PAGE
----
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Little Ouse Headwaters Project Visit

We were approached by some members of the Little Ouse Headwaters Project connected with the Sainsbury Centre for Visual Arts based at the U.E.A. in Norwich. They enquired whether it would be possible for a group from the organisation to come down to the printing works one Saturday to produce letterpress printing for sale and display materials for use at their Open Days at various village halls around the vicinity of the Ouse headwaters.

John and Richard welcomed eleven people to “The Wilderness” early one sunny autumnal Saturday morning. Following a brief Health and Safety talk and a demonstration of Hand Compositing the visitors were allowed to search through our varied cases of metal and wooden type, make their choices and report back to John or Richard who would advise them on their task ahead, before starting preparation for their personal printing. Continue reading

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How letterpress printing has changed

When I started my apprenticeship in 1971 at City College Print Department, George Street, Norwich adjoining the Art School, letterpress printing was on the wain.

The curriculum for printing apprentices was wide and varied. I studied alongside apprentices from well known local large printing companies including Jarrolds, Clays, Cox and Wyman and Mansfields. Many of these companies had offset litho well established as the major part of their printing process. Film typesetting was also en-vogue. To me, from a small letterpress company in Diss, this was a different world.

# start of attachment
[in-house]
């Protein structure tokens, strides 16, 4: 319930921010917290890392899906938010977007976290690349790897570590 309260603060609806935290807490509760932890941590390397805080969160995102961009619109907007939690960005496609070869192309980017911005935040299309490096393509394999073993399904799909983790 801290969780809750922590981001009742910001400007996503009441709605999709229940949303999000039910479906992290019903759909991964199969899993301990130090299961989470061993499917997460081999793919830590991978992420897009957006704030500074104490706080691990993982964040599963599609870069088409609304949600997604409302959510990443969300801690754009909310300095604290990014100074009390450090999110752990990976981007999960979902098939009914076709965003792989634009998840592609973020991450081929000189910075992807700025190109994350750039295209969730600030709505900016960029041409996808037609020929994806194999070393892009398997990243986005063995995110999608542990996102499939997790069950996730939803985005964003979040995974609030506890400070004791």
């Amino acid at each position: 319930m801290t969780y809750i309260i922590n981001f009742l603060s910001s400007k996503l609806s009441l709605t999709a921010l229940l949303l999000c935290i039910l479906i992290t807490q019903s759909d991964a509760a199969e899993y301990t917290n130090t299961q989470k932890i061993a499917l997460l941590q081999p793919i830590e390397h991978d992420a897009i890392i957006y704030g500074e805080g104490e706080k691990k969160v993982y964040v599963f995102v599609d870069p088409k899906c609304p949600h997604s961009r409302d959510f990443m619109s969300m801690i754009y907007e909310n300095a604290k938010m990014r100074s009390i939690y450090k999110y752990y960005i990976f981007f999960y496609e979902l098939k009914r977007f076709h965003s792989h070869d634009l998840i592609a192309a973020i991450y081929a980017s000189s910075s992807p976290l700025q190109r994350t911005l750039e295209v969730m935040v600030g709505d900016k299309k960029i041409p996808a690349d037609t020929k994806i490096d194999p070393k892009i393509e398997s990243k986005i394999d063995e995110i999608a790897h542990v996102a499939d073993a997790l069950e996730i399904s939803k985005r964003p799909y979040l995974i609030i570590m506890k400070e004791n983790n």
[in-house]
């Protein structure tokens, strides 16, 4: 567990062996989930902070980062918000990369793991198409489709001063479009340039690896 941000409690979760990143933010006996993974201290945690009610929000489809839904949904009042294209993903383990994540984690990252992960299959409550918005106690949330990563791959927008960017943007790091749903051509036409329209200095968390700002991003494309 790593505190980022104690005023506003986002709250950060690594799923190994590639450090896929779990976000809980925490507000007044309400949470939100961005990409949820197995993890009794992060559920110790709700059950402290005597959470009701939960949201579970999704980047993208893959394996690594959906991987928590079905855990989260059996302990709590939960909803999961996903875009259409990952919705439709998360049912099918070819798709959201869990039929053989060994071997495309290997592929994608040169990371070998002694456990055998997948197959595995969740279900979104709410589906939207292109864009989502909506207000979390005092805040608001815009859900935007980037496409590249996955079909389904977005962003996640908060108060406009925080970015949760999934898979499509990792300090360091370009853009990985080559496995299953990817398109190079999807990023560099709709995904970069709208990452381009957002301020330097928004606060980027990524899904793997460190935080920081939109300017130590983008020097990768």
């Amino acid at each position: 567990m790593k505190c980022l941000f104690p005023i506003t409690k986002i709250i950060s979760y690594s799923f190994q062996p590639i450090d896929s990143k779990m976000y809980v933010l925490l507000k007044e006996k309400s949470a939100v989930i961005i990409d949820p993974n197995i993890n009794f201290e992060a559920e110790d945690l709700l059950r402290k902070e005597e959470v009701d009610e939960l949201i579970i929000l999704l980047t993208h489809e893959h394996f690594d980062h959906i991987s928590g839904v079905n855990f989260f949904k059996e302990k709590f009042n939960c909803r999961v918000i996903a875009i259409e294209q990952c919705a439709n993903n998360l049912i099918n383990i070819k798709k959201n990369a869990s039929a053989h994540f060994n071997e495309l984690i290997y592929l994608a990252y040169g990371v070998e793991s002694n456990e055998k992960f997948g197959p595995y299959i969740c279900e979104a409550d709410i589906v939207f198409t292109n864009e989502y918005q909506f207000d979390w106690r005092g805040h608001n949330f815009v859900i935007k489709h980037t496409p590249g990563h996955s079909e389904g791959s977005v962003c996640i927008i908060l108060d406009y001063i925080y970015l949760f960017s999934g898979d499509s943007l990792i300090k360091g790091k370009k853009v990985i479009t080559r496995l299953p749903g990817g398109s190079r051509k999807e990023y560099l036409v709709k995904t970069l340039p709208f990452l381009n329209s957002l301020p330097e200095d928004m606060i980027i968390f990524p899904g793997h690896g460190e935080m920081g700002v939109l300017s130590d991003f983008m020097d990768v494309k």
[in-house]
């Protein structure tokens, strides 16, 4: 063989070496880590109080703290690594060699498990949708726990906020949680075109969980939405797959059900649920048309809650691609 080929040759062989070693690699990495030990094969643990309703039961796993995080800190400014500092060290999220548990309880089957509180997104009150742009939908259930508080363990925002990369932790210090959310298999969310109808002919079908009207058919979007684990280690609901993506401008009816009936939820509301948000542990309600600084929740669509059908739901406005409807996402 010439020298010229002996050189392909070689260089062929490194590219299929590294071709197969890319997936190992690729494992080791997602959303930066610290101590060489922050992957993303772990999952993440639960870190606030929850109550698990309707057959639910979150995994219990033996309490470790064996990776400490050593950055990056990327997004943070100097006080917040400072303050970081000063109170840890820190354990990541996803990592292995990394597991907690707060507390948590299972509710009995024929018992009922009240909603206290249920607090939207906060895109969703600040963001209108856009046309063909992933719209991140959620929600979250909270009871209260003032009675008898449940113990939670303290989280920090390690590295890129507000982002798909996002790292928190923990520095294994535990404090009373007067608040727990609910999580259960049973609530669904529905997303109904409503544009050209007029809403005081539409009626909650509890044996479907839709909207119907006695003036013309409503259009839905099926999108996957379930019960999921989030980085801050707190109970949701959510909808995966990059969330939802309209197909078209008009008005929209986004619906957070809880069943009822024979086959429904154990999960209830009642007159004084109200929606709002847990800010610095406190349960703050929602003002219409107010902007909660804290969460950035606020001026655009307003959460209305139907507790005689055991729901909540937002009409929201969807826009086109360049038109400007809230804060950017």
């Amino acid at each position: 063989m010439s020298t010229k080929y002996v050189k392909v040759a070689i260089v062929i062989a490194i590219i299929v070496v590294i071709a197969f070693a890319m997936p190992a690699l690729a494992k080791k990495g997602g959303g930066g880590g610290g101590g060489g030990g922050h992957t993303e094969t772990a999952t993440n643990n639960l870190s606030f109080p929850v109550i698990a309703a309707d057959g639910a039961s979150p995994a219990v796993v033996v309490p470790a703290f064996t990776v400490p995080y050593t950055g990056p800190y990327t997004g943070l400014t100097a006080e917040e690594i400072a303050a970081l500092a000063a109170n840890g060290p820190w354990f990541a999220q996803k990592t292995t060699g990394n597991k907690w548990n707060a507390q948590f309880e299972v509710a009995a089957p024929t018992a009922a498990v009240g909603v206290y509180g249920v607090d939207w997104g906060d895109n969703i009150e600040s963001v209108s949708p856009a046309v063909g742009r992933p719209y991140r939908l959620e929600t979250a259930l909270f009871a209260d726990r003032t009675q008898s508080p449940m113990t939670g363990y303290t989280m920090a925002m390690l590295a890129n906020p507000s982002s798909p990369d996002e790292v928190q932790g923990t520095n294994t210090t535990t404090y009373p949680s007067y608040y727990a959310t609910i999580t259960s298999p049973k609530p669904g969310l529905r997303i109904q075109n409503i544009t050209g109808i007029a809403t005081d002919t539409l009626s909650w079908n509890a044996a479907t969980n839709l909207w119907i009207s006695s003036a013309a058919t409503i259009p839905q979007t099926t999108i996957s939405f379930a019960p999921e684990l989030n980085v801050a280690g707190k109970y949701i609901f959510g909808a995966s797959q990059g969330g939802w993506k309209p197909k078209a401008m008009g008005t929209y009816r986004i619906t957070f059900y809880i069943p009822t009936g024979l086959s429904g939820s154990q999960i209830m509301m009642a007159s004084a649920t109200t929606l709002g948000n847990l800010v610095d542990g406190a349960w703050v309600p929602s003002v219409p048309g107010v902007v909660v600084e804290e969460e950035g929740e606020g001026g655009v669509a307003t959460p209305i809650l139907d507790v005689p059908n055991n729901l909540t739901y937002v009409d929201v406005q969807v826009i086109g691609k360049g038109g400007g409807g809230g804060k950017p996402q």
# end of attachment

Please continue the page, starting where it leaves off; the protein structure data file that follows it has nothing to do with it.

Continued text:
Having started my career as a Saturday boy  working for my uncle and grandfather, I learnt the basics of letterpress printing and case layout by being given the job of cleaning and distributing poster type as the typefaces were larger and easier to see and handle.  By 1971 the company had purchased a Linotype hot metal machine for casting lines of 8pt text for fixture cards and draw tickets, greatly reducing the time spent standing in front of a typecase.

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